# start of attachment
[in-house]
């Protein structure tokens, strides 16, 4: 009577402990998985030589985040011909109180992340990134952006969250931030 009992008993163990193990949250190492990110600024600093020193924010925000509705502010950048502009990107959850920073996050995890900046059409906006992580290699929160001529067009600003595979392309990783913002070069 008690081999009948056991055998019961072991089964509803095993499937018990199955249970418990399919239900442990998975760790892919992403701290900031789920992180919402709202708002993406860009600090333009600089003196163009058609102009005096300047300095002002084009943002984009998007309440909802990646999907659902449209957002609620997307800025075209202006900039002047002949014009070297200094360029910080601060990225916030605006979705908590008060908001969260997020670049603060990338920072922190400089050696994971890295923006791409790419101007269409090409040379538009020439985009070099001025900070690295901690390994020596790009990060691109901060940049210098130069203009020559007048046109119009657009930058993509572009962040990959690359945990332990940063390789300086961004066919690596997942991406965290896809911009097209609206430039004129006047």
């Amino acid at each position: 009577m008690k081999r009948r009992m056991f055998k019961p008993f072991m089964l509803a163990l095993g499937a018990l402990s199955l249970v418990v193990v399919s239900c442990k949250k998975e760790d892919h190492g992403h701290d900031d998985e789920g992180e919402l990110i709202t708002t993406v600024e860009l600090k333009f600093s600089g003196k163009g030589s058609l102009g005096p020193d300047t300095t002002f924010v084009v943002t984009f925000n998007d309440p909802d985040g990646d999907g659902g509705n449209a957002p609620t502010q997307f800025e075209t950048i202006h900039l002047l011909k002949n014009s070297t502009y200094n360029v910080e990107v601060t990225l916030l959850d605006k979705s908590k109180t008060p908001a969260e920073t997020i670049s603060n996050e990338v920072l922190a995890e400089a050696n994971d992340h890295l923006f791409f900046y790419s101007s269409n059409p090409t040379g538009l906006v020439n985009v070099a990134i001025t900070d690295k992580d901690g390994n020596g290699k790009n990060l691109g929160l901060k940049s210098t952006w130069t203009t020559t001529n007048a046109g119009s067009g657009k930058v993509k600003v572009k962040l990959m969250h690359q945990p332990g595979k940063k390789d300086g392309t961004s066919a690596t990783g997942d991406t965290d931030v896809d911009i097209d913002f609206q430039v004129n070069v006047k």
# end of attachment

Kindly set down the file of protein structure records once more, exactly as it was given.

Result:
[in-house]
């Protein structure tokens, strides 16, 4: 009577402990998985030589985040011909109180992340990134952006969250931030 009992008993163990193990949250190492990110600024600093020193924010925000509705502010950048502009990107959850920073996050995890900046059409906006992580290699929160001529067009600003595979392309990783913002070069 008690081999009948056991055998019961072991089964509803095993499937018990199955249970418990399919239900442990998975760790892919992403701290900031789920992180919402709202708002993406860009600090333009600089003196163009058609102009005096300047300095002002084009943002984009998007309440909802990646999907659902449209957002609620997307800025075209202006900039002047002949014009070297200094360029910080601060990225916030605006979705908590008060908001969260997020670049603060990338920072922190400089050696994971890295923006791409790419101007269409090409040379538009020439985009070099001025900070690295901690390994020596790009990060691109901060940049210098130069203009020559007048046109119009657009930058993509572009962040990959690359945990332990940063390789300086961004066919690596997942991406965290896809911009097209609206430039004129006047």
């Amino acid at each position: 009577m008690k081999r009948r009992m056991f055998k019961p008993f072991m089964l509803a163990l095993g499937a018990l402990s199955l249970v418990v193990v399919s239900c442990k949250k998975e760790d892919h190492g992403h701290d900031d998985e789920g992180e919402l990110i709202t708002t993406v600024e860009l600090k333009f600093s600089g003196k163009g030589s058609l102009g005096p020193d300047t300095t002002f924010v084009v943002t984009f925000n998007d309440p909802d985040g990646d999907g659902g509705n449209a957002p609620t502010q997307f800025e075209t950048i202006h900039l002047l011909k002949n014009s070297t502009y200094n360029v910080e990107v601060t990225l916030l959850d605006k979705s908590k109180t008060p908001a969260e920073t997020i670049s603060n996050e990338v920072l922190a995890e400089a050696n994971d992340h890295l923006f791409f900046y790419s101007s269409n059409p090409t040379g538009l906006v020439n985009v070099a990134i001025t900070d690295k992580d901690g390994n020596g290699k790009n990060l691109g929160l901060k940049s210098t952006w130069t203009t020559t001529n007048a046109g119009s067009g657009k930058v993509k600003v572009k962040l990959m969250h690359q945990p332990g595979k940063k390789d300086g392309t961004s066919a690596t990783g997942d991406t965290d931030v896809d911009i097209d913002f609206q430039v004129n070069v006047k």